Social proof is continuing to play an ever increasing role in determining how web pages are ranking in the major search engines like Google, Bing, and Yahoo. This post will answer what is social proof and explain why it is playing such a large role in SEO.
Social proof is when the actions of others influence people to believe that those actions reflect correct behavior. This is especially apparent on the internet where social proof influences people to do all kinds of things.
An example of social proof in action is putting a counter on your site to reflect the number of newsletter sign ups which you have amassed. The larger the number, the more likely that subsequent visitors to your site will sign up after seeing that number. The assumption is that you have a great newsletter, otherwise why would so many people have signed up for it in the past? The larger and stronger the social proof, the greater the motivation to continue that trend.
Social proof is being used with greater frequency each day as you’ll find a counter next to all kinds of content to represent anything from number of tweets, Facebook “Likes”, “Diggs”, etc. The more something gets shared across various social networks, the better that content is perceived to be by those who see it and consequently the more likely it is to continue to be shared.
The other half of social proof is the influence which it is having on search engines. Google and other search engines use a large number of factors in their algorithms which they use to rank a web page in the SERPs. One of these factors is social proof which is continuing to play a more decisive role in determining how a page ranks.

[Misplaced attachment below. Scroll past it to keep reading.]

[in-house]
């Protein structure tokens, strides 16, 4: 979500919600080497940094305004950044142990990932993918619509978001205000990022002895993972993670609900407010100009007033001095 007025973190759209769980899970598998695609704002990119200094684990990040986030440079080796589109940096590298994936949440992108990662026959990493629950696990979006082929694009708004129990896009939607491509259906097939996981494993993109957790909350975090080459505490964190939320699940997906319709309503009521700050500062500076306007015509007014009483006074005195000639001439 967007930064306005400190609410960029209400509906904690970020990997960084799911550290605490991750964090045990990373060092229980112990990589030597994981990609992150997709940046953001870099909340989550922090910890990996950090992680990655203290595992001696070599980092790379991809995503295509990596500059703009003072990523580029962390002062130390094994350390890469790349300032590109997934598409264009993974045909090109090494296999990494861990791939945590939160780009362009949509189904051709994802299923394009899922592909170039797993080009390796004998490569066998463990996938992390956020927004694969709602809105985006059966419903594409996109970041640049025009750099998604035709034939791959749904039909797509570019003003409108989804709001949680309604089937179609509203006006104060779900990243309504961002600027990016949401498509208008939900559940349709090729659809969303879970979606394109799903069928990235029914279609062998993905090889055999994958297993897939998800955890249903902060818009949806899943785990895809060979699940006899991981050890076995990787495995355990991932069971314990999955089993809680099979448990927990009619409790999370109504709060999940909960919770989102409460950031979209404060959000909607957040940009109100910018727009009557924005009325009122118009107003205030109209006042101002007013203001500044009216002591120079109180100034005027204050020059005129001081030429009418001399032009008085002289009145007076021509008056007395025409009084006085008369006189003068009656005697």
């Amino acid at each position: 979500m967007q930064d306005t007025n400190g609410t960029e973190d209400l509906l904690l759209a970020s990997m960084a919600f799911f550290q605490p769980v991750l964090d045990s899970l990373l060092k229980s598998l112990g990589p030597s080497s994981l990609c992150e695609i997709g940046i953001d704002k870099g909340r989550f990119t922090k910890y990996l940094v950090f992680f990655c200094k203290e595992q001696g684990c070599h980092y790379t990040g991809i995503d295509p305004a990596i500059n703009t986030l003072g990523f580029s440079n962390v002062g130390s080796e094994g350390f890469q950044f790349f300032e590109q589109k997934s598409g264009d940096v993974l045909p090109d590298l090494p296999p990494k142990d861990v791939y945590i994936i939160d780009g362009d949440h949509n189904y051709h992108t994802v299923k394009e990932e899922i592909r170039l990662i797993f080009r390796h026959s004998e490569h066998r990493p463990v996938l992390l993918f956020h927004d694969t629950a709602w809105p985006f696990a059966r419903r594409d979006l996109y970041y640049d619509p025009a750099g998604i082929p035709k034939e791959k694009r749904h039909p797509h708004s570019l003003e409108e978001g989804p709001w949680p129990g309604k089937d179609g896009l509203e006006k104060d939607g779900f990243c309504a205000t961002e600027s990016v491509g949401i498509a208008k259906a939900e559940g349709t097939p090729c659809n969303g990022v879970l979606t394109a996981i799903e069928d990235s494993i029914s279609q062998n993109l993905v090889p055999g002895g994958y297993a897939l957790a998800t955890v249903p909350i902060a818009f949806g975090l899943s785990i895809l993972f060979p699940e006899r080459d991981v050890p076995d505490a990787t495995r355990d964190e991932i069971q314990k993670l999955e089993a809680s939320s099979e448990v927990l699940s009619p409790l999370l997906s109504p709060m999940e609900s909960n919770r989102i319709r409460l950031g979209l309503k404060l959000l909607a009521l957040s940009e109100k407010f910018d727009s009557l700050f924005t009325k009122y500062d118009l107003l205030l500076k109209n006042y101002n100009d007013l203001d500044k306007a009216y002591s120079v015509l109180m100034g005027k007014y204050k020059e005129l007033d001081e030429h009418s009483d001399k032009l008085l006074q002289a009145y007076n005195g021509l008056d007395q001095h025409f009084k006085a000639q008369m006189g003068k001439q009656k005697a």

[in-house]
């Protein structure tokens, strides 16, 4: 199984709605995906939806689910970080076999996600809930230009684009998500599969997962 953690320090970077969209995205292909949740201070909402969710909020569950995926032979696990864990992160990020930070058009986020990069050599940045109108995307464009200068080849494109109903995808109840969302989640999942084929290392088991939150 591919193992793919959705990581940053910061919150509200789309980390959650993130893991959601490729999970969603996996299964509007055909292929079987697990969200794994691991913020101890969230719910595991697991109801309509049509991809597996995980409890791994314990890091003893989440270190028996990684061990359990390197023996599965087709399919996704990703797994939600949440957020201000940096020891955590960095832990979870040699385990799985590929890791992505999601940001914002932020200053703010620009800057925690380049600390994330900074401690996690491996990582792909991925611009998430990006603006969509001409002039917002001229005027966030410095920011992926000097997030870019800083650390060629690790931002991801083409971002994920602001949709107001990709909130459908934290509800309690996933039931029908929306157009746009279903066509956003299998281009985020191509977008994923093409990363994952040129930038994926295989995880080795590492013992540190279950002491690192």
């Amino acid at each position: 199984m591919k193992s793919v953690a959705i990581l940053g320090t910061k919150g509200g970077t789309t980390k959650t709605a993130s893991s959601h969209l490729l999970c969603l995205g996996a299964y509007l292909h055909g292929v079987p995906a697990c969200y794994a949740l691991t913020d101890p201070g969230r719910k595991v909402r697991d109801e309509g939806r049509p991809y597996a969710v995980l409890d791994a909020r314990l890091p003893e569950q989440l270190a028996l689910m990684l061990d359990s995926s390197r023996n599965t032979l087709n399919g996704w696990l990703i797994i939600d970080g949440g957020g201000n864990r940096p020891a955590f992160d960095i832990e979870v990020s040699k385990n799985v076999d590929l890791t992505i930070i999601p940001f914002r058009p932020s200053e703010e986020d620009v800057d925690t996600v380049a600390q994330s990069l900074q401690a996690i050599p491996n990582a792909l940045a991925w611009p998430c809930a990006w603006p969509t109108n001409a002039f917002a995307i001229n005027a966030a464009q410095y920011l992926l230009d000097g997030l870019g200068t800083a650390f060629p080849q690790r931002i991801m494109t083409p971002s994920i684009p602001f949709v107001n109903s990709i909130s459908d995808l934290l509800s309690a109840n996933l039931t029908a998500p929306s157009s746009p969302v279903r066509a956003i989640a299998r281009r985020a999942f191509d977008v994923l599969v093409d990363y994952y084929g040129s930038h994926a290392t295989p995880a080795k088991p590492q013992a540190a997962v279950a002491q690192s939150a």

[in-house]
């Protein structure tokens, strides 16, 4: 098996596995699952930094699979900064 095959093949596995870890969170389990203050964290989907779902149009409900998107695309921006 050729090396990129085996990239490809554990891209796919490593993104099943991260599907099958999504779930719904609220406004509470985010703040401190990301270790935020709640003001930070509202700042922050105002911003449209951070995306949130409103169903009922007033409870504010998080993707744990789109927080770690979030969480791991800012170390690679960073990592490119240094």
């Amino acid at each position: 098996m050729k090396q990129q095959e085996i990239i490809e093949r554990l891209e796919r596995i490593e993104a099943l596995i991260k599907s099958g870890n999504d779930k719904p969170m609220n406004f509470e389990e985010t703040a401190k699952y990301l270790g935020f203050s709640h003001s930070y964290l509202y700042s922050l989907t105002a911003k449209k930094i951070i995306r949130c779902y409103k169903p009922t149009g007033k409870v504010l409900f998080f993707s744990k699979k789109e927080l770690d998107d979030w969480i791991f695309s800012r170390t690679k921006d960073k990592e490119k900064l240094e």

The reasoning behind this makes sense. Google believes that the more “Likes” which a page has for example, then the better the quality of that page must be because people are unlikely to share information unless it is of high quality. Google is essentially letting internet users do its job for it in part as people are given the task to rate the content which they come across. Google looks at this rating and factors it in with the rest of its algorithm, then ranks that page accordingly.
Conversely, there is such a thing as “negative social proof” or a lack of social proof. When something has NOT been shared by many or by any people across social networks, that is an indication and leads to the assumption that this is not quality content, and the search engines as well as other people are more likely to turn their backs on content with negative social proof attached to it.
It’s no coincidence that Google’s Farmer Update occurred around the same time as social proof began to play a larger role in its algorithm. Google was tired of these content farms crowding up their search results with sub par and recycled content.
With this move to put social proof more in the driver’s seat, Google is almost saying to its users: “you want better content in the search results, you be the judge”; truthfully it’s a step in the right direction… that is until this inevitably becomes abused like everything else.
For more information, check out this post on what is social search to see the kinds of effects social networks are having on the SERPs.